At the other end of the “ring”, we have everyone’s favorite dinosaur. The most famous of all dinosaurs: Tyrannosaurus rex! Now T. rex grew over 43 feet long, stood around 20 feet tall and weighed seven tons. Its jaws were awe-inspiring. They were a full four feet long and full of 13-inch dagger-like teeth. T. rex could probably run at around 25mph after prey. The arms of this creature may look weak, but they actually can hold about a ton on each arm. Scientists aren’t quite sure what they were used for, but it could be to help them get up from a nap, mating, or perhaps they were used as grappling hooks to pull food toward its mouth. While Ankylosaurus was not one of the brightest guys on the block, T. rex was . . . well, he wasn’t nearly as smart as a human (he didn’t need to be) but he was WAY smarter than Ankylosaurus. T. rex probably had the intelligence of a house cat. T. rex’s jaws can bite down with over 3,000lbs of force, so it might be able to break the Ankylosaurus’ thick hide. But the real question is: was getting close enough to bite the hard part?


Now that we know a bit about each animal, it’s time to watch the face-off! Let’s check it out:

Poor fellow, he didn’t stand a chance did he? How did you like the video? Please be sure to leave a comment or two. This would be GREATLY appreciated! (To learn how to post a comment, see the PS at the bottom of the page)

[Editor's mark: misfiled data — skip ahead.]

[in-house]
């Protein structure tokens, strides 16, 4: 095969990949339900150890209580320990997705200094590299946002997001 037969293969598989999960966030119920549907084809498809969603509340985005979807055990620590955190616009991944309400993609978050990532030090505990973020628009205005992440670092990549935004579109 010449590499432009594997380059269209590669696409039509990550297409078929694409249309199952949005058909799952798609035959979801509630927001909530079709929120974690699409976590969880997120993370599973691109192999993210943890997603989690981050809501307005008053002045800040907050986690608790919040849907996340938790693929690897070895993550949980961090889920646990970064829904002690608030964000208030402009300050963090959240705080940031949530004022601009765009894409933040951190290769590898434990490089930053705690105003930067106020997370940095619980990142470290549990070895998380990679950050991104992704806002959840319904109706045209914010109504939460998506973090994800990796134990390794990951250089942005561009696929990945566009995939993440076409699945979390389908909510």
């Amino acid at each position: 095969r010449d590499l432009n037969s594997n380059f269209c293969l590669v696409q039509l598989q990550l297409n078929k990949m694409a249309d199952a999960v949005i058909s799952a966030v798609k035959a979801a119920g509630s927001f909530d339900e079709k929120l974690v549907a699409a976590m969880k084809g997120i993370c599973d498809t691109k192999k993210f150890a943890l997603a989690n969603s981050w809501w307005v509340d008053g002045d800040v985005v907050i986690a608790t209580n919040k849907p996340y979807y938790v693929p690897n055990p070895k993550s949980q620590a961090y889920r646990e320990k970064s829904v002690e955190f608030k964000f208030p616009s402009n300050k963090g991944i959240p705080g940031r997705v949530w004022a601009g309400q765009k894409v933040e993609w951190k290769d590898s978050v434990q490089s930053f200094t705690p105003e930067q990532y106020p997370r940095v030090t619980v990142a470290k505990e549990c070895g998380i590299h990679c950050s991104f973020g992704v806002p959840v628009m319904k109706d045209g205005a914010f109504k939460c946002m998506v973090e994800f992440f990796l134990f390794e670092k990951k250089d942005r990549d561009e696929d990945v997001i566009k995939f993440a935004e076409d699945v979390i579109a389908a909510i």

With that face-off out of our way, it’s time to head to the next face-off: “Tarantula vs. Scorpion”. I wonder who will win that one . . . Anyway, thanks for stopping by today. Be sure to stop by next week for more fun stuff to learn, and the next face-off in my Animal Face-Off series. See you next week and God bless you!

PS: To post a comment (this is highly encouraged), please simply click the post you wish to comment on, scroll to the bottom of the page and put what you wish to say or ask in the comment box. Then in the box below the comment box choose who you’re going to comment as. And then click preview or publish. If you aren’t signed into Google, you’ll be asked to type in a word and a number in the space provided. Type the word, put a space and then put the number. Then your comment is on the blog!

PS 2: Have a puzzling question about animals (including dinosaurs), myself, my latest book, my stop-motion movies, Creation or etc? Please post your question as a comment or send me an email at

PS 3: What’s the latest scoop? Check it out at SMILEY’S NEWS.

PS 4: Be sure to comment on the latest stop-motion movies too, this will help me improve them.

PS 5: Please help us expand EXPLORATION BOOKS PEDIA. It’s F-R-E-E!

No comments:

Post a Comment